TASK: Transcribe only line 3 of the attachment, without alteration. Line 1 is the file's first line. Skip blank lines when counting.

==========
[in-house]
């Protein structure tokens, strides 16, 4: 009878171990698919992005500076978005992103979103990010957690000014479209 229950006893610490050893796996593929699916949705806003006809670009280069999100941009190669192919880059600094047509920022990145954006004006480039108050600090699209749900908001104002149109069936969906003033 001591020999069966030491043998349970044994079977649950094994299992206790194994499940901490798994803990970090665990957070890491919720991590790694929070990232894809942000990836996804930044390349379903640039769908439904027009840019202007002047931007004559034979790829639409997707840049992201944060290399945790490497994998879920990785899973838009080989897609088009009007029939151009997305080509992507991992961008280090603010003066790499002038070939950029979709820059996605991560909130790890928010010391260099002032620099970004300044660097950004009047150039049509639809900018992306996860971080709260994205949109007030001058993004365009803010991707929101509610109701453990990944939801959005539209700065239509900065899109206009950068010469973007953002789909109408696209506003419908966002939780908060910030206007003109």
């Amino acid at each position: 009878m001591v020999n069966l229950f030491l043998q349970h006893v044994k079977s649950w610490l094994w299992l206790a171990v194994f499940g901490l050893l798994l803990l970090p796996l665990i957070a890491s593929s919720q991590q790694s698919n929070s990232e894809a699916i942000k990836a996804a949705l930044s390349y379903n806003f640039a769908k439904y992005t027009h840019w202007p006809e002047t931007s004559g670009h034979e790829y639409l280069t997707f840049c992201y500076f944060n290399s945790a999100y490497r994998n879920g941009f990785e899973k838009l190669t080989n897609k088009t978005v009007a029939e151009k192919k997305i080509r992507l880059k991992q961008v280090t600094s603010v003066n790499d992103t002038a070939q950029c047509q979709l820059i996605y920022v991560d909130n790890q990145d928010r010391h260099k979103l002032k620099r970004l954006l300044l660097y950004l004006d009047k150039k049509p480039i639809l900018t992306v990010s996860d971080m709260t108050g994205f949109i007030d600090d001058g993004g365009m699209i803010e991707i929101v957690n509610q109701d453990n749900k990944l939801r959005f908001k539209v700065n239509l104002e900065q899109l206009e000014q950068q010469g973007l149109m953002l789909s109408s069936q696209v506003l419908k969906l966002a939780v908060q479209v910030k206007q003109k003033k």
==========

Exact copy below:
């Amino acid at each position: 009878m001591v020999n069966l229950f030491l043998q349970h006893v044994k079977s649950w610490l094994w299992l206790a171990v194994f499940g901490l050893l798994l803990l970090p796996l665990i957070a890491s593929s919720q991590q790694s698919n929070s990232e894809a699916i942000k990836a996804a949705l930044s390349y379903n806003f640039a769908k439904y992005t027009h840019w202007p006809e002047t931007s004559g670009h034979e790829y639409l280069t997707f840049c992201y500076f944060n290399s945790a999100y490497r994998n879920g941009f990785e899973k838009l190669t080989n897609k088009t978005v009007a029939e151009k192919k997305i080509r992507l880059k991992q961008v280090t600094s603010v003066n790499d992103t002038a070939q950029c047509q979709l820059i996605y920022v991560d909130n790890q990145d928010r010391h260099k979103l002032k620099r970004l954006l300044l660097y950004l004006d009047k150039k049509p480039i639809l900018t992306v990010s996860d971080m709260t108050g994205f949109i007030d600090d001058g993004g365009m699209i803010e991707i929101v957690n509610q109701d453990n749900k990944l939801r959005f908001k539209v700065n239509l104002e900065q899109l206009e000014q950068q010469g973007l149109m953002l789909s109408s069936q696209v506003l419908k969906l966002a939780v908060q479209v910030k206007q003109k003033k």